Banking Union Closing In on a Merger Deal

Germany's largest cooperative bank, DZ, has finalized an elusive agreement between management and its works council to avoid layoffs. The deal is a critical step in its merger with rival WGZ Bank.
DZ Bank headquarters, Frankfurt.

The executive board and works council at DZ Bank, Germany's largest cooperative banking group, have resolved a dispute over job cuts, paving the way for the merger with rival WGZ Bank to proceed as planned.

According to Handelsblatt's sources, the agreement will protect employees from layoffs until 2020. Early and partial retirement benefits will also improve under a five-year plan, a DZ Bank spokeswoman confirmed.

The executive board has officially signed off on the agreement, and the works council that represents employees is expected to do the same on Tuesday.

The merger of DZ and WGZ will create the largest cooperative financial institution in Germany with 1,000 participating local banks. Similar to credit unions in the United States, cooperative banks are owned by their members, who have a vote in decisions and share profits.

WGZ and DZ have had several failed merger attempts. This fifth set of talks faltered at the end of last year  due to a dispute over layoffs.

Through the merger, DZ and WGZ plan to cut 700 full-time jobs. Many employees, however, work part-time and the union Verdi believes as many as 1,000 positions are actually in danger.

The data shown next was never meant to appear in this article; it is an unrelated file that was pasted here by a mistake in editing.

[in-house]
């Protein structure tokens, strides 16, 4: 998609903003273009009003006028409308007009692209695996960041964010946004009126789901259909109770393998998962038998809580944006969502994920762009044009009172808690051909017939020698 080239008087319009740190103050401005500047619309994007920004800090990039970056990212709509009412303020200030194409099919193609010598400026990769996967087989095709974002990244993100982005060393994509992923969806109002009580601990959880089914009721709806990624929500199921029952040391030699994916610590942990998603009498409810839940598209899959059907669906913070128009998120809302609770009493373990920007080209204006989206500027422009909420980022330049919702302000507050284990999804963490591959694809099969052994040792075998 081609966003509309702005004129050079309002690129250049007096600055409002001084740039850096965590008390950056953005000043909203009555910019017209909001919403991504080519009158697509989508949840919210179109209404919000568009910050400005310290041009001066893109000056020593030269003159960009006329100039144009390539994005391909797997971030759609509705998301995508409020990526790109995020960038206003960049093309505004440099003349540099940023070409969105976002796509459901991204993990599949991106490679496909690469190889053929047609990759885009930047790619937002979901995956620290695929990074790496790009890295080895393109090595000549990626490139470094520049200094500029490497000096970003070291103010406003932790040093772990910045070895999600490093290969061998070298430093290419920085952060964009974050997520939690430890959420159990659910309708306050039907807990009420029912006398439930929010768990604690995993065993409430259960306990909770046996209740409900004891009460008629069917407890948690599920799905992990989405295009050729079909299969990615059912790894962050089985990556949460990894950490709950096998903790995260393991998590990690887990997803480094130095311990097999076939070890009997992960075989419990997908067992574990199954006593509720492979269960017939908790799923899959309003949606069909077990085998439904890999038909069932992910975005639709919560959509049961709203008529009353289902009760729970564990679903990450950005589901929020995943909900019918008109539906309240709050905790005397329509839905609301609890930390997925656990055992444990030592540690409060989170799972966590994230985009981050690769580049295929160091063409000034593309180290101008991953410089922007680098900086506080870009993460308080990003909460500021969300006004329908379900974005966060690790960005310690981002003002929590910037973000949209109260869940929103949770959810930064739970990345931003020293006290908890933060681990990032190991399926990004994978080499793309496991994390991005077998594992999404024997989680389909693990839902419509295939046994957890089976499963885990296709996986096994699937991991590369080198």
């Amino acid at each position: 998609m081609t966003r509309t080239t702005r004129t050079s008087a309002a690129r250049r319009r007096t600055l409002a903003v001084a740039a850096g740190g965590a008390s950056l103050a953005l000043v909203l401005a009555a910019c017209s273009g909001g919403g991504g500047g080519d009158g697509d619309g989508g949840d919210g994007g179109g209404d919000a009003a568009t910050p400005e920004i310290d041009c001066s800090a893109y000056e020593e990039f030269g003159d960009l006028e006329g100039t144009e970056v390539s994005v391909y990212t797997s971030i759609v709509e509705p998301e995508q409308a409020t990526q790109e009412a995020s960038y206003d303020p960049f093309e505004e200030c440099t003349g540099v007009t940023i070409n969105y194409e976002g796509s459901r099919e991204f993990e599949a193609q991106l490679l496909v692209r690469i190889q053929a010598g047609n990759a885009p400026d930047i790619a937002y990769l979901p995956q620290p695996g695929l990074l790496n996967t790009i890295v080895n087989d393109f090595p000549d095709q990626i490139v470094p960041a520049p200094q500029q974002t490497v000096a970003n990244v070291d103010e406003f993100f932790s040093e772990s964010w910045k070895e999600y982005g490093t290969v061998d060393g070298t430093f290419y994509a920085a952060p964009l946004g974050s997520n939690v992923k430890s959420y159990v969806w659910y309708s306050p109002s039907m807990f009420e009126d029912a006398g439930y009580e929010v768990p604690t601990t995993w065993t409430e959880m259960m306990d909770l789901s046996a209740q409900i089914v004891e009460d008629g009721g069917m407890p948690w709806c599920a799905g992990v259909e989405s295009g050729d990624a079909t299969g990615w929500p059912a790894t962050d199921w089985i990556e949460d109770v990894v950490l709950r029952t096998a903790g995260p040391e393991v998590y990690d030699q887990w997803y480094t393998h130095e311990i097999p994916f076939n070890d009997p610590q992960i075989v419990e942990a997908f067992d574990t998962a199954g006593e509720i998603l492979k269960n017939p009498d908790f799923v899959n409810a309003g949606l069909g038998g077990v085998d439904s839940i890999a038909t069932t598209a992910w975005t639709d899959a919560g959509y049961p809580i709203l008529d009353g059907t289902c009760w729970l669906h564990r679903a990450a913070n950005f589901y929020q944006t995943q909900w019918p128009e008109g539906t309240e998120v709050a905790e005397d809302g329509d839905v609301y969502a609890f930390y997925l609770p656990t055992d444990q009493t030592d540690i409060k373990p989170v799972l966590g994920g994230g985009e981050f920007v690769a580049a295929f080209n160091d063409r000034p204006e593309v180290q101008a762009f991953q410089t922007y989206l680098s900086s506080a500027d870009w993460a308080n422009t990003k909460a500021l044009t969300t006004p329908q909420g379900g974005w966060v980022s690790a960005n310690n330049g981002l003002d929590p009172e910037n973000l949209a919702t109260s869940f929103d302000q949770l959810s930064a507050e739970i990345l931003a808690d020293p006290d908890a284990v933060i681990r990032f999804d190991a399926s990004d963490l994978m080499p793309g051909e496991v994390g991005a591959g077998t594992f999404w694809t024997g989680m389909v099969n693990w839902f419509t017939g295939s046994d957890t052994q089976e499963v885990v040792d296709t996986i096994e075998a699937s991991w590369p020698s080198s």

But now the merger is expected to proceed as planned and conclude on August 1. According to Handelsblatt's sources, the executive board and works council at WGZ Bank are expected to reach a similar agreement this week. Negotiations are set for Wednesday.

The merged banks will use the name DZ, which will become the third-largest financial institution in Germany after Deutsche Bank and Commerzbank. The current chief executive at DZ Bank, Wolfgang Kirsch, will lead the combined group.

The new central DZ Bank will not offer retail accounts to individual customers – this is only done by the local cooperative banks. Instead, it will independently serve larger corporate and investment clients around the country and even abroad.

Through the merger, DZ and WGZ plan to cut 700 full-time jobs. Many employees, however, work part-time and the service union Ver.di believes as many as 1,000 positions are actually in danger. In 2014, the two banks had 5,700 part-time and full-time employees.

By agreeing to postpone all layoffs until 2020, the executive board at DZ won a free hand to organize the new bank as it sees fit and appoint almost all the leadership positions. The works council has the right to review these decisions but doesn't have a veto.

Though WGZ is expected to reach a similar agreement, the bank's works council made clear in an internal memo that it's not bound by the decisions made at DZ.

The executive board at WGZ, however, views DZ's plan favorably. Chief executive, Hans-Bernd Wolberg, described it as "respectable, reasonable and good." When asked by Handelsblatt about WGZ's plans, a spokesman declined to comment.

According to Handelsblatt's sources, employees at both DZ and WGZ will learn more about the details sometime this week.

 

Yasmin Osman is a financial editor with Handelsblatt's banking team in Frankfurt. To contact the author: [email protected]